Freelance Whales, 'Diluvia'
By Heather Wible
October 10, 2012
Heather Wible lives in sunny Cleveland, Ohio, where she spends her days eating, drinking and being merry. She can also be found from time to time on stage with the Erie Philharmonic or behind the bar at Starbucks, handcrafting perfect beverages.
After receiving mixed reviews of their debut album, New York’s Freelance Whales are back with an album of imagination and structured whimsy. Diluvia, the band’s second album, is full of sonorous activity and uncommon instruments. With softer colors and deeper tones, the quintet from Queens demonstrates less of the naïve optimism for which their first release was chided. They spent two months working with producer Shane Stoneback (Vampire Weekend, Sleigh Bells, Cults) in several spaces in and around New York. However, in an effort to cast off that youthful label, they sacrificed a bit of the originality that drew listeners to their debut in the first place. For a band that has done things their own way, several of the tracks sound like imitations or remixes from other bands.
The second track on the album, “Land Features” opens with a picked banjo line joined by guitar later reminiscent of Dave Matthews Band’s “Satellite” and morphs into something from Disney’s electric light parade. The very next track, “Follow Through” opens with a descending piano line uncannily similar to Rachmaninoff’s Prelude in C#-minor while simultaneously sounding like it could be on the next Death Cab record. “Spitting Image,” one of the preview tracks for the album could be a Best Coast B-side track.
All this to say, there are still sounds you will hear on this album that you won’t hear anywhere else—glockenspiel, featured prominently on their debut Weathervanes, makes a return and a bass clarinet seems to show up, too. There are synth effects, bells, vocal effects and whistles galore that make for a fun trip through sonorous space. Which is exactly what the band is looking for. Along with some of the instrumentation, Freelance has also kept with their now tradition of an extramusical (and extraterrestrial) element to their albums in the form of an accompanying program/storyline. Diluvia is described by the band as “a record about the possible survival—or peril—of space- faring humans and other arguably fantastical scenarios.” The question of survival, the darkness, coldness and distance of space, and the ways the band illustrates these serve to make this album an appropriate fall release—as the world grows literally darker and colder and we put more space between ourselves, holing up in our homes, huddled under blankets and sweaters.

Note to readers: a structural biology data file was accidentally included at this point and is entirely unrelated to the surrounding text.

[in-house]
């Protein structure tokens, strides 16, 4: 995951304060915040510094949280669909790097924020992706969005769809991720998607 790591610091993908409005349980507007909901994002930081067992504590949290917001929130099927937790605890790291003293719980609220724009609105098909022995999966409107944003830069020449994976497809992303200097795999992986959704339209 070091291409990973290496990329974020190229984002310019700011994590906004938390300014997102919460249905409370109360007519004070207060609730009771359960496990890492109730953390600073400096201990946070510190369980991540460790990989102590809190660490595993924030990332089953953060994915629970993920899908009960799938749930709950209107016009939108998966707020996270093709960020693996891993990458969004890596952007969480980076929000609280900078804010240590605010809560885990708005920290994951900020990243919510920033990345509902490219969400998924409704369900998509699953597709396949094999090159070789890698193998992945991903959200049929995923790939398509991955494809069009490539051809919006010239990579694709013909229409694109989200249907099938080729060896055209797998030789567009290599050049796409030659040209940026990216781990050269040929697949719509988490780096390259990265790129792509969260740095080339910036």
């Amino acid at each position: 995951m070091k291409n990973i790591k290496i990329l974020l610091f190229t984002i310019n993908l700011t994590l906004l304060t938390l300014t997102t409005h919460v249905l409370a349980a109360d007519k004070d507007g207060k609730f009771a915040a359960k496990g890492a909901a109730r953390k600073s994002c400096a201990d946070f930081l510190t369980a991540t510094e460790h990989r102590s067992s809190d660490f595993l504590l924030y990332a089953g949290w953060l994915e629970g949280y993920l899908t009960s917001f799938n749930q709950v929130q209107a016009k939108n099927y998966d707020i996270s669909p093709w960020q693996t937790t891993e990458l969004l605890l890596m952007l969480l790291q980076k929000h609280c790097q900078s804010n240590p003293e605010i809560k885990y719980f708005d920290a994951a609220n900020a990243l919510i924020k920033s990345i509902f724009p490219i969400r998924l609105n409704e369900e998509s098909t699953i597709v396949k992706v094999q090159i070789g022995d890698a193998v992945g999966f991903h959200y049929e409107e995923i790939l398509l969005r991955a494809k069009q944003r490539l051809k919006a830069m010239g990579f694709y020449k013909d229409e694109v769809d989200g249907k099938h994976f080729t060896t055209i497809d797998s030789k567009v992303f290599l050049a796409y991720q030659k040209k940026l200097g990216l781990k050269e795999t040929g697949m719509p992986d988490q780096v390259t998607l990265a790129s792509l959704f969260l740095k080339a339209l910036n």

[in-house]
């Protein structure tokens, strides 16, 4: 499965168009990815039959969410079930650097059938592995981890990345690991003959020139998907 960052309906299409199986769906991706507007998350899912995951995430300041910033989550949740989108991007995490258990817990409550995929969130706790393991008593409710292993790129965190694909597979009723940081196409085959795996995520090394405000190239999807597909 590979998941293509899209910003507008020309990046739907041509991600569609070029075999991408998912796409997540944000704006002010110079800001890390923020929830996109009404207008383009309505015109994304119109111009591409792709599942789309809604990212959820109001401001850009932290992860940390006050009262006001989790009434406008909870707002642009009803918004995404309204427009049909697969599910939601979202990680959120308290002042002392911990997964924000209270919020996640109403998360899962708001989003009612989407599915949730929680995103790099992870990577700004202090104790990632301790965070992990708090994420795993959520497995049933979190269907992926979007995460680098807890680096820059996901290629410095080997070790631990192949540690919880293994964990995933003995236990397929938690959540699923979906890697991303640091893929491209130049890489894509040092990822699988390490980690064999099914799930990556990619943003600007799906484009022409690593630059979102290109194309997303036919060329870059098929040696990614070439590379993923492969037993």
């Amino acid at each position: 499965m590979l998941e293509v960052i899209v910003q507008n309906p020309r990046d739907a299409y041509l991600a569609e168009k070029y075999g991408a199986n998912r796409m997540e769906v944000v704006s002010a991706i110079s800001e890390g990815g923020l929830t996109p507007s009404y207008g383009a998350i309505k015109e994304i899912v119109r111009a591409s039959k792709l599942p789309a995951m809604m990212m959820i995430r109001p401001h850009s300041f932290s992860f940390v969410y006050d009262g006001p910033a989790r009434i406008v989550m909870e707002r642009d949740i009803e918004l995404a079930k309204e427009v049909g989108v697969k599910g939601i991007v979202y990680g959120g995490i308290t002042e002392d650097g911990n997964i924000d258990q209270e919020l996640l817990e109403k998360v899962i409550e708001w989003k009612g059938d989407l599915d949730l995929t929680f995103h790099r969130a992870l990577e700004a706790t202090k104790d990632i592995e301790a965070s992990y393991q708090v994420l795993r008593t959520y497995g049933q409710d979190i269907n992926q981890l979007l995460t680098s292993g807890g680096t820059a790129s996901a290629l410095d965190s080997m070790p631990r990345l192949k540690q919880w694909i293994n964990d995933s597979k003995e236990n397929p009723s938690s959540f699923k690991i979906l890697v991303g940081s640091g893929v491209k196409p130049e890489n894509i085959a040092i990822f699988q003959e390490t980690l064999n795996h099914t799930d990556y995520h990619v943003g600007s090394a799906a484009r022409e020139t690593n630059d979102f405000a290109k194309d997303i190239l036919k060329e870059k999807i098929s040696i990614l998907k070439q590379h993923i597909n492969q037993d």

“Aeolus,” the album’s opener, is also the name of the ruler of the winds from Greek mythology, and sets the dreamy tone for the rest of the album. The initial sounds resemble what you would expect to hear from satellites, spaceships and space matter floating around in space, establishing a sense of place. This affected sense of environment is the dominating element through all of Diluvia as the lyrics are often indecipherable or incoherent. It makes sense when you learn that much of the lyrical content of the band has come from dream logging—a rather unusual approach to the process.
Then again, the group also isn’t one for traditionalist approaches. They formed in 2008 through Craigslist and managed a great deal of their promotion themselves, busking in the streets and subways of New York and playing house parties, including a literary fraternity. Their first “performance” was to a “spirited” audience at an abandoned, and apparently haunted, farm colony on Staten Island. They certainly do things their own way, which is the trick to a successful second album. If you make an album too similar to your first, people are disappointed in the lack of creativity; if you make an album too different from the first, people are disappointed in the lack of consistency. You’re left with the choice to make an album you’re proud of and leave it at that. Let’s hope Freelance Whales have done that much at least.
Diluvia has some really great tunes and grooves to it. “Locked Out” has a tag that’s gotten looped in my head more than once. I love the overall feel of “Aeolus” more and more as I listen to it. There’s a certain sweetness to “Red Star” and I do admire the Rachmaninoff reference in the aforementioned “Follow Through” and the weight of the few words I do understand in the chorus. “The Nothing” has a nice beat to it and a grooving bass line. As an album Diluvia is well built with the tracks feeding one into the other at a good pace and with good connection, but I could do without one or two of the later tracks for the sake of my musical attention span. I really do like this band in general and I am excited to see what they continue to produce and do, hoping they continue to grow and find their own voice, which is missing a little from this album.